Integration with DC/OS access controls

In Enterprise DC/OS, DC/OS access controls can be used to restrict access to your service. To give a non-superuser complete access to a service, grant them the following list of permissions:

dcos:adminrouter:service:marathon full
dcos:service:marathon:marathon:<service-name> full
dcos:service:adminrouter:<service-name> full
dcos:adminrouter:ops:mesos full
dcos:adminrouter:ops:slave full

Where <service-name> is your full service name, including the folder if it is installed in one.

Service Settings

Placement Constraints

Placement constraints allow you to customize where a service is deployed in the DC/OS cluster. Placement constraints use the Marathon operators syntax. For example, [["hostname", "UNIQUE"]] ensures that at most one pod instance is deployed per agent.

A common task is to specify a list of whitelisted systems to deploy to. To achieve this, use the following syntax for the placement constraint:

[["hostname", "LIKE", "||"]]

IMPORTANT: Be sure to include excess capacity in such a scenario so that if one of the whitelisted systems goes down, there is still enough capacity to repair your service.

Updating Placement Constraints

Clusters change, and as such so will your placement constraints. However, already running service pods will not be affected by changes in placement constraints. This is because altering a placement constraint might invalidate the current placement of a running pod, and the pod will not be relocated automatically as doing so is a destructive action. We recommend using the following procedure to update the placement constraints of a pod:

  • Update the placement constraint definition in the service.
  • For each affected pod, one at a time, perform a pod replace. This will (destructively) move the pod to be in accordance with the new placement constraints.

Zones Enterprise

Requires: DC/OS 1.11 Enterprise or later.

Placement constraints can be applied to DC/OS zones by referring to the @zone key. For example, one could spread pods across a minimum of three different zones by including this constraint:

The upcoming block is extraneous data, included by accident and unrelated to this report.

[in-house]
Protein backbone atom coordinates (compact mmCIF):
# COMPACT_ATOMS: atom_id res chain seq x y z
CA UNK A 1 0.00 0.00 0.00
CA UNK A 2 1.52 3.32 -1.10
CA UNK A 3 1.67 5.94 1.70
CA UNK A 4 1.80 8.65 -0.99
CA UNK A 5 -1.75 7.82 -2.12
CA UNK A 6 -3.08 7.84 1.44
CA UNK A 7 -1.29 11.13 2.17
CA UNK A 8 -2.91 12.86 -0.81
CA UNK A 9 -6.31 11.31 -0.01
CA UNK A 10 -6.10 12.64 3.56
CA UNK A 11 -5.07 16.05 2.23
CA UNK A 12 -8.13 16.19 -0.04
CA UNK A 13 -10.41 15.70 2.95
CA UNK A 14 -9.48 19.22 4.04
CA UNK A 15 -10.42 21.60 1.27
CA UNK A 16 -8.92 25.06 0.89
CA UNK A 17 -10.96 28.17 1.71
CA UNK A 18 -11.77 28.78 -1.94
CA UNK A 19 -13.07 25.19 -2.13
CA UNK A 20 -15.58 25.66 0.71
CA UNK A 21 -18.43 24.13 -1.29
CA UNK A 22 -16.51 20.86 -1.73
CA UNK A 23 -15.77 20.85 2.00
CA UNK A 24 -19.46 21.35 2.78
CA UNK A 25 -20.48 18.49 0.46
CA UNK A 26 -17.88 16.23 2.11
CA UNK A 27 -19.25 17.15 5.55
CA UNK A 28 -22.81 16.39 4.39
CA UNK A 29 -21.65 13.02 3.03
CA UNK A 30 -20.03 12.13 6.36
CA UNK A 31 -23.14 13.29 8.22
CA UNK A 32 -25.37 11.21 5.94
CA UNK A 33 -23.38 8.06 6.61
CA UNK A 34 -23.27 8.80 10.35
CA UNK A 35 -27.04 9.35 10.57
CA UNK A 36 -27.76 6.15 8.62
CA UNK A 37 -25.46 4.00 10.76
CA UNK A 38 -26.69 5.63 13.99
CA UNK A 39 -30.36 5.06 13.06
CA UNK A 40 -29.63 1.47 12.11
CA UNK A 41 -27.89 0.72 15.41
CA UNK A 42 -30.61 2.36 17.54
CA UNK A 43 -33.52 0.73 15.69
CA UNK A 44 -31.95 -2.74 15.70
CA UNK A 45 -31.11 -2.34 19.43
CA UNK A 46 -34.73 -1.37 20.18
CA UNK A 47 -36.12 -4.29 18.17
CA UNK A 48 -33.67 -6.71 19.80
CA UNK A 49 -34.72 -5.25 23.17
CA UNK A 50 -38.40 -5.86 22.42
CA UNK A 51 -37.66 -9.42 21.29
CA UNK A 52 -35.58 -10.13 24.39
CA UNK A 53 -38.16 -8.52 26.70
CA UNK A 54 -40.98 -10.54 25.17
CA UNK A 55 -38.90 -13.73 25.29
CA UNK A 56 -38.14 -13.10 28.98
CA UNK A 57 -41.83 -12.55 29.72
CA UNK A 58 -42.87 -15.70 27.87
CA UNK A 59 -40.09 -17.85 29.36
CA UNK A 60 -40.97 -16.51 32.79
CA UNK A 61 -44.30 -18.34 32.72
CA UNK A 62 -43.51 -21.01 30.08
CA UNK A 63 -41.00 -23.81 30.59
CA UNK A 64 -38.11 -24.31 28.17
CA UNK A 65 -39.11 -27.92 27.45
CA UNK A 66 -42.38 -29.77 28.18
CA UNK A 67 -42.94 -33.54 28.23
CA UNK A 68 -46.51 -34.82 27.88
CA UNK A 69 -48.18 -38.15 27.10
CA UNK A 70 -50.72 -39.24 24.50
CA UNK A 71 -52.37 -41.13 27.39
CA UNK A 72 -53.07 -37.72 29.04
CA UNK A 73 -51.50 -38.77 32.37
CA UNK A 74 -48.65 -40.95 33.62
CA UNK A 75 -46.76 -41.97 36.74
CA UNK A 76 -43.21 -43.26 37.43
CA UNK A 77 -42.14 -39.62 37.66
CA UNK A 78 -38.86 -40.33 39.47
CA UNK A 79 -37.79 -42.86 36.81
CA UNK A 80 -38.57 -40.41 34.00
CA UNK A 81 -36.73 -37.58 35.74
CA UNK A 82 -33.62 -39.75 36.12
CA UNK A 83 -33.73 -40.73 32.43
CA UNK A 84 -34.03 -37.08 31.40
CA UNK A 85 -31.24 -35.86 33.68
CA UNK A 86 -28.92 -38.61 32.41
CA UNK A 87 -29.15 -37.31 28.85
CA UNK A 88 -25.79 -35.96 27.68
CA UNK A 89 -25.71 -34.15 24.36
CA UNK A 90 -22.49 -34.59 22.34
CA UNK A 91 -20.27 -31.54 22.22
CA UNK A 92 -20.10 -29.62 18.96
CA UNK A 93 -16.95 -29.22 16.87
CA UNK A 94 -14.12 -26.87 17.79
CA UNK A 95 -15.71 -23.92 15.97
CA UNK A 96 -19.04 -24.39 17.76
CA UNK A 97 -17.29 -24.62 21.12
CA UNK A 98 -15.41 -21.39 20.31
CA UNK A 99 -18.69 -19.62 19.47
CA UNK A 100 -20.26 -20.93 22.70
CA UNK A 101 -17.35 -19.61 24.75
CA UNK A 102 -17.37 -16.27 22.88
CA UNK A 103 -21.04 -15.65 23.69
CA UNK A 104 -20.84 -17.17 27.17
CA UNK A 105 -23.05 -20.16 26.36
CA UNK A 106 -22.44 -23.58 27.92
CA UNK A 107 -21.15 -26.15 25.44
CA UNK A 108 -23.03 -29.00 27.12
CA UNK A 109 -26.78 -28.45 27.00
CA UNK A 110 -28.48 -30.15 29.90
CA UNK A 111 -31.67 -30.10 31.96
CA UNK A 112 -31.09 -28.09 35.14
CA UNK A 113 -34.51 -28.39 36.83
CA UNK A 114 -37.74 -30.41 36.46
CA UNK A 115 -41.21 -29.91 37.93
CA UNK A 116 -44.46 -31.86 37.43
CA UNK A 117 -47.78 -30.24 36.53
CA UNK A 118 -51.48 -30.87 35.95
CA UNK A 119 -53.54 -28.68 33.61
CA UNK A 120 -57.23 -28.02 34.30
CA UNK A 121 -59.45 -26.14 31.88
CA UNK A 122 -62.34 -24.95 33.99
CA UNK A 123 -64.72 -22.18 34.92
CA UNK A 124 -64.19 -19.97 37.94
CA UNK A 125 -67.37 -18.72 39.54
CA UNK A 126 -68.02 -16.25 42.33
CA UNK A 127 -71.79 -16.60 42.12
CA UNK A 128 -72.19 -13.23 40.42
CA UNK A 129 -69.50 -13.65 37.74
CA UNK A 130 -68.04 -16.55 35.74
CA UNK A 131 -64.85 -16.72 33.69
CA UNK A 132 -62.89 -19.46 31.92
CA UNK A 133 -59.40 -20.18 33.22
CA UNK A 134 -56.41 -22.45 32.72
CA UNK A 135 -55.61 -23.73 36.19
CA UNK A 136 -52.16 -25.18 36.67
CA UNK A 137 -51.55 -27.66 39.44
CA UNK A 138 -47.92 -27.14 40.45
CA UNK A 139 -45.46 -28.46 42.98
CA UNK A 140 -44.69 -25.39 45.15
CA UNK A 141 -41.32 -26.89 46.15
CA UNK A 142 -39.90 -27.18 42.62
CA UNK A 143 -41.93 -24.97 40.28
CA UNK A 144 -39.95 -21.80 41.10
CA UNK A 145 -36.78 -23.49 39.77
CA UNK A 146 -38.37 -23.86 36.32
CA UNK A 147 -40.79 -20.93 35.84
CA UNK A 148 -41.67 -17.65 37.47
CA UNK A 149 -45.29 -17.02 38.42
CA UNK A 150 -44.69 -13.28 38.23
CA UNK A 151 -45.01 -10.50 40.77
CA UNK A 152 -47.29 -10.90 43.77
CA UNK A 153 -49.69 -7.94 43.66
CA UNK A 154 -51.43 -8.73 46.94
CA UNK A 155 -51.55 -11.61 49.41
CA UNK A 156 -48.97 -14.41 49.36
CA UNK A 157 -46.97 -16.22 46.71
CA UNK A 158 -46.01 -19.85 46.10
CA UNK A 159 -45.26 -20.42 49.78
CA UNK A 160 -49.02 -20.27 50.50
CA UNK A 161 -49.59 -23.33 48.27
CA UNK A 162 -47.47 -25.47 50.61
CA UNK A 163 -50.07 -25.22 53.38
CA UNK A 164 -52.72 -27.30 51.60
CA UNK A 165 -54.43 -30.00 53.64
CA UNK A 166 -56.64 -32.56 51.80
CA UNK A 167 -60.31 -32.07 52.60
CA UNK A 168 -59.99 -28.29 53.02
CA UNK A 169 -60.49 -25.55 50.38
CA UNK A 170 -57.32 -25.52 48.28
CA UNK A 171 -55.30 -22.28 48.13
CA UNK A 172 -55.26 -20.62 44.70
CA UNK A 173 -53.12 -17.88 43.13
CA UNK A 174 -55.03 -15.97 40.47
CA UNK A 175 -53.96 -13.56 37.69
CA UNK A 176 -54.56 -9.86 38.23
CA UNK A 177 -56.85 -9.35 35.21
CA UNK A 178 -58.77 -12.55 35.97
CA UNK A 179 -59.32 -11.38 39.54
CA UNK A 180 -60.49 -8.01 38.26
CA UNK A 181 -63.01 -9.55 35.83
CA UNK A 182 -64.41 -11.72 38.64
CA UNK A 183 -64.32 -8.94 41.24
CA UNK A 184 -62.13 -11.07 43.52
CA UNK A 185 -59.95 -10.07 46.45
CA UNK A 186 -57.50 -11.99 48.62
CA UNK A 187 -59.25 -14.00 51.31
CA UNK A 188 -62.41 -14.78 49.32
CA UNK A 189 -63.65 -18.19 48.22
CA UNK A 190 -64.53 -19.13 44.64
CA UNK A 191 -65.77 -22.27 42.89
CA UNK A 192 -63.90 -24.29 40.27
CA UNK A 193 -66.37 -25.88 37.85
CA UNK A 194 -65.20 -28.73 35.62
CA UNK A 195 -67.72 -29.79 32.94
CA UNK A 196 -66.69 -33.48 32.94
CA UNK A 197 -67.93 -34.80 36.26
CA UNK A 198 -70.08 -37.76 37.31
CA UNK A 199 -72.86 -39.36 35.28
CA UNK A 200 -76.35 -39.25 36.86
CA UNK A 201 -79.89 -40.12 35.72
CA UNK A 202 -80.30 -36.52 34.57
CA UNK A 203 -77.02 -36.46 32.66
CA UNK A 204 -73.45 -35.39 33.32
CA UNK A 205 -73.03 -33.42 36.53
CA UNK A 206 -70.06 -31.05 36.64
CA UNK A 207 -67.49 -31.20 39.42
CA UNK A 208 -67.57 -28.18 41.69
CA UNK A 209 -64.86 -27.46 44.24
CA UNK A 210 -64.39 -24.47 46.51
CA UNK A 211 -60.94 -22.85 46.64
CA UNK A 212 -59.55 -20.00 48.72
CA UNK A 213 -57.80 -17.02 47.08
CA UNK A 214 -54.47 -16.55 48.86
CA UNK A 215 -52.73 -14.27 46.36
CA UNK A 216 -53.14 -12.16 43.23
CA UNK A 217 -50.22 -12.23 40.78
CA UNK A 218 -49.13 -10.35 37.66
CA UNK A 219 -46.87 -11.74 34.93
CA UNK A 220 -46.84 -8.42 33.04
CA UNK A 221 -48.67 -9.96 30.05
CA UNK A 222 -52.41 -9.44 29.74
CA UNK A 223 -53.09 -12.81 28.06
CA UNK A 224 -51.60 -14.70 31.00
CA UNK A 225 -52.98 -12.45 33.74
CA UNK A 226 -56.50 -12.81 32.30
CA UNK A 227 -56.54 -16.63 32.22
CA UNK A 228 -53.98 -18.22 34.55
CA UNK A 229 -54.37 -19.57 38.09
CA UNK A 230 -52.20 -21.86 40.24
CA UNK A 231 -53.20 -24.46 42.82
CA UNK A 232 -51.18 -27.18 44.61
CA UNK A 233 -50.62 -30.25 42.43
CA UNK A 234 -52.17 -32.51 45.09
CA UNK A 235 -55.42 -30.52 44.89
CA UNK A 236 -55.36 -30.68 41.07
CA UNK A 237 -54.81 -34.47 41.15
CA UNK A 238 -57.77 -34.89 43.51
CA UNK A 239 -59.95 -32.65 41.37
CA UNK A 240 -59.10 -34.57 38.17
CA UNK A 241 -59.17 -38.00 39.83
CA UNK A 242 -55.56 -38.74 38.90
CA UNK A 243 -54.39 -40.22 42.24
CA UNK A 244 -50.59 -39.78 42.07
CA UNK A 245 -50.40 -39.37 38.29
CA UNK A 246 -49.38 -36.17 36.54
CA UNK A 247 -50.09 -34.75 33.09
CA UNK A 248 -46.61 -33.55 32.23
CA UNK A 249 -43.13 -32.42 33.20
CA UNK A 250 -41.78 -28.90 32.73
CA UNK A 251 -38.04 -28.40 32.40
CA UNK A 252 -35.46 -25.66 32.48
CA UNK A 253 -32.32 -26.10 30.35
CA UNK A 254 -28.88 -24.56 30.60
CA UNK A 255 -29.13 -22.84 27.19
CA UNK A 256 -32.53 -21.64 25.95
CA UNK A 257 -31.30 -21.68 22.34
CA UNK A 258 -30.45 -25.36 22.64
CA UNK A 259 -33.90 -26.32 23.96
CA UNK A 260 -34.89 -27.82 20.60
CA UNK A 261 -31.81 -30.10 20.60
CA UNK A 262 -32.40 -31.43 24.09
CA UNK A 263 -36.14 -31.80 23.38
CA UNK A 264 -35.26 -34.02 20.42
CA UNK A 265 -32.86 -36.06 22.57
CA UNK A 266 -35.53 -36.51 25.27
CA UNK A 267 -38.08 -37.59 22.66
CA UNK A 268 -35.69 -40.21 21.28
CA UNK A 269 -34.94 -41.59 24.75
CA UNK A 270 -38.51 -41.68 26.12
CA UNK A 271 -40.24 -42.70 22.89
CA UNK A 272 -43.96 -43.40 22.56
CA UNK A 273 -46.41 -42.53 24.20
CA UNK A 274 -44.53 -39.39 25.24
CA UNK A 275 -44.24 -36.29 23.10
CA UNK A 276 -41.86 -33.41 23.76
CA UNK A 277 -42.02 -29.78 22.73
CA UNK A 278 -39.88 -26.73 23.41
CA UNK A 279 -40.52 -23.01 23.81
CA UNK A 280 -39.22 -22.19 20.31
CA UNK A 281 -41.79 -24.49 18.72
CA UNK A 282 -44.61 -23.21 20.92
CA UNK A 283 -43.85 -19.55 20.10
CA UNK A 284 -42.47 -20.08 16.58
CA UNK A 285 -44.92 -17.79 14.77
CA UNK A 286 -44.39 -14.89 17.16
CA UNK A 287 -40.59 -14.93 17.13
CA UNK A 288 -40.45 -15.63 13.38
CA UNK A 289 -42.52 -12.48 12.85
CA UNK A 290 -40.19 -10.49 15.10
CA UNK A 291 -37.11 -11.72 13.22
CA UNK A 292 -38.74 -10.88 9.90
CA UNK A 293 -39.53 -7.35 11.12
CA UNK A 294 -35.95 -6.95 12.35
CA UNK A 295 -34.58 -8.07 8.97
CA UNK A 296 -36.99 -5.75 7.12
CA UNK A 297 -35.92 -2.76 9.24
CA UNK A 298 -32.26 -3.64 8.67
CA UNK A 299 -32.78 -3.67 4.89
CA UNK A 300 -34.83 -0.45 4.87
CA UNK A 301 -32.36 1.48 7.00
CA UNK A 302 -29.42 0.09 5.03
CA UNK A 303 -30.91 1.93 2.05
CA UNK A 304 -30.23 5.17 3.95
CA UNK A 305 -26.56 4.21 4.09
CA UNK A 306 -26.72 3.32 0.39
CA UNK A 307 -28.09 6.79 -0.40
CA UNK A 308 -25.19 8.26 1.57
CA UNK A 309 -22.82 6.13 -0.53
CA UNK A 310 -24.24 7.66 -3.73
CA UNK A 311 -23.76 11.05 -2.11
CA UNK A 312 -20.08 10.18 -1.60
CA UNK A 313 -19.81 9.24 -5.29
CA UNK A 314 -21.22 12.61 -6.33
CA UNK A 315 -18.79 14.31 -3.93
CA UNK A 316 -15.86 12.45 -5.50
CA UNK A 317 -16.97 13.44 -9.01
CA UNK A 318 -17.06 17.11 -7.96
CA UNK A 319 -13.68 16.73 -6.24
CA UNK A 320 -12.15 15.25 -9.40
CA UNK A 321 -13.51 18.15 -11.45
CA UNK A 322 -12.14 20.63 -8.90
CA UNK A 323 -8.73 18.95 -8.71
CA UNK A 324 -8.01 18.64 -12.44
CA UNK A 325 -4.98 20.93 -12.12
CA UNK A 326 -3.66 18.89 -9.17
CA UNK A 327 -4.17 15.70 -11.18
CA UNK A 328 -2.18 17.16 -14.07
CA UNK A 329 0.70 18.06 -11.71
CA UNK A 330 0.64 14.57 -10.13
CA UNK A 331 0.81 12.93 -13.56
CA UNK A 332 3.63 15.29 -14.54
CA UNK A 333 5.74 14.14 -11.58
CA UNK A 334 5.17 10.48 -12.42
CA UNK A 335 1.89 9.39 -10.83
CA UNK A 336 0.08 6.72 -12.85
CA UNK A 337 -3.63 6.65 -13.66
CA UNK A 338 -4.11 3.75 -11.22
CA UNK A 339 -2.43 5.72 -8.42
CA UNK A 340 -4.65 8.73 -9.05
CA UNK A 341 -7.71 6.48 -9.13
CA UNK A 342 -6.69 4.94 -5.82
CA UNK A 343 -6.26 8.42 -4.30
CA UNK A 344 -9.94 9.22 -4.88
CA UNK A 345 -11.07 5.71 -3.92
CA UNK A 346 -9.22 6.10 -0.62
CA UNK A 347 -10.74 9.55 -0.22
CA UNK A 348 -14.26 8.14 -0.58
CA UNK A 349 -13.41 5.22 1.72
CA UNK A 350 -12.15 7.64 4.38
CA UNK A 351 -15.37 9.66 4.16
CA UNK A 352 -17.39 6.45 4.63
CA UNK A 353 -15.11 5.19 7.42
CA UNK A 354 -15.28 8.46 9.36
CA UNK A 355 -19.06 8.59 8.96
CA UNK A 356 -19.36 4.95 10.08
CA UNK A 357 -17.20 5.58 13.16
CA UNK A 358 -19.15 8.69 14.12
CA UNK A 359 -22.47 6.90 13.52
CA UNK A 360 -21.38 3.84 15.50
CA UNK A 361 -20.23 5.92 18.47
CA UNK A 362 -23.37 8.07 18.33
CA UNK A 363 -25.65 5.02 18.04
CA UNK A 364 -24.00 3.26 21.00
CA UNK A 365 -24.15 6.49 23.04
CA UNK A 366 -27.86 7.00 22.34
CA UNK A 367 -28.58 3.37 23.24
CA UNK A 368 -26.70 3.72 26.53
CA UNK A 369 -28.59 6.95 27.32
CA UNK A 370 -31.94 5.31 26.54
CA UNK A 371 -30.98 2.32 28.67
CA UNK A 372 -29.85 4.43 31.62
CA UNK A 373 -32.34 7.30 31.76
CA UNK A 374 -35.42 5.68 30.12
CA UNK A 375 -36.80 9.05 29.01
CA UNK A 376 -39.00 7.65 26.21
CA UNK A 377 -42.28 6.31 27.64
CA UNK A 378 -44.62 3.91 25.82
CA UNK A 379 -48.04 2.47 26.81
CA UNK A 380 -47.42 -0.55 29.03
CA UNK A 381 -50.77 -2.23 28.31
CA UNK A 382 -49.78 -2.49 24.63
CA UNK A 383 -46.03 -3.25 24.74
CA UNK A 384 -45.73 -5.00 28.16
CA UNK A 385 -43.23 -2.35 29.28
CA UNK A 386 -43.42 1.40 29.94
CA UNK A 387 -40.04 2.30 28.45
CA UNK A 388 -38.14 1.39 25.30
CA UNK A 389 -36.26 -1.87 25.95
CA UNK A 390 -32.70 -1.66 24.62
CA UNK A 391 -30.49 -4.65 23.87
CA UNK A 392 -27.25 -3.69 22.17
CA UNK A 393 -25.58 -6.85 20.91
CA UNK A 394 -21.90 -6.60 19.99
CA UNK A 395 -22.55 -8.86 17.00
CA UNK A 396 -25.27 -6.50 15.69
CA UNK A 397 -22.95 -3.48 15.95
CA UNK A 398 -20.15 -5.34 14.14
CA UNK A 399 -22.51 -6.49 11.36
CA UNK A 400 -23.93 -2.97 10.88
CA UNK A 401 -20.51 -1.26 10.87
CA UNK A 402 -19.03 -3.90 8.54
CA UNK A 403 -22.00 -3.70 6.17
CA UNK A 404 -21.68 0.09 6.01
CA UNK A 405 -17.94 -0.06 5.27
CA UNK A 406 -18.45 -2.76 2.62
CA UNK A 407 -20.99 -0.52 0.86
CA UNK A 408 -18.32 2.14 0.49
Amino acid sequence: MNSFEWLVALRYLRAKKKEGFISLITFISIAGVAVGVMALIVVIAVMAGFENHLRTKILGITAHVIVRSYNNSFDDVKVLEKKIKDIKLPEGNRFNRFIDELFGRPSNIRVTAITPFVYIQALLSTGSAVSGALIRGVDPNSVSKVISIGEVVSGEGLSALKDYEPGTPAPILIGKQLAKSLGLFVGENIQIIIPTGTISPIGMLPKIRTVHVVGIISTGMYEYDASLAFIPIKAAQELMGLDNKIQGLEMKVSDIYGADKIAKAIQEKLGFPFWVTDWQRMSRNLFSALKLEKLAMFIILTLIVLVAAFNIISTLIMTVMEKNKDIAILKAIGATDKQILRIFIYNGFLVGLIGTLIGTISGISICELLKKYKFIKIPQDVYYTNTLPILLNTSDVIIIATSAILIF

[["@zone", "GROUP_BY", "3"]]

For the @zone constraint to be applied correctly, DC/OS must have Fault Domain Awareness enabled and configured.

WARNING: A service installed without a zone constraint cannot be updated to have one, and a service installed with a zone constraint may not have it removed.

Virtual networks

DC/OS Apache HDFS supports deployment on virtual networks on DC/OS (including the dcos overlay network), allowing each container (task) to have its own IP address and not use port resources on the agent machines. This can be specified by passing the following configuration during installation:

  "service": {
    "virtual_network_enabled": true

NOTE: Once the service is deployed on a virtual network, it cannot be updated to use the host network.


The service parameter region can be used to deploy the service in an alternate region. By default the service is deployed in the “local” region, which is the region the DC/OS masters are running in. To install a service in a specific reason, include in its options:

  "service": {
    "region": "<region>"

WARNING: A service may not be moved between regions.

Node Configuration

The node configuration objects correspond to the configuration for nodes in the HDFS cluster. Node configuration must be specified during installation and may be modified during configuration updates. All of the properties except disk and disk_type may be modified during the configuration update process.

A Note on Memory Configuration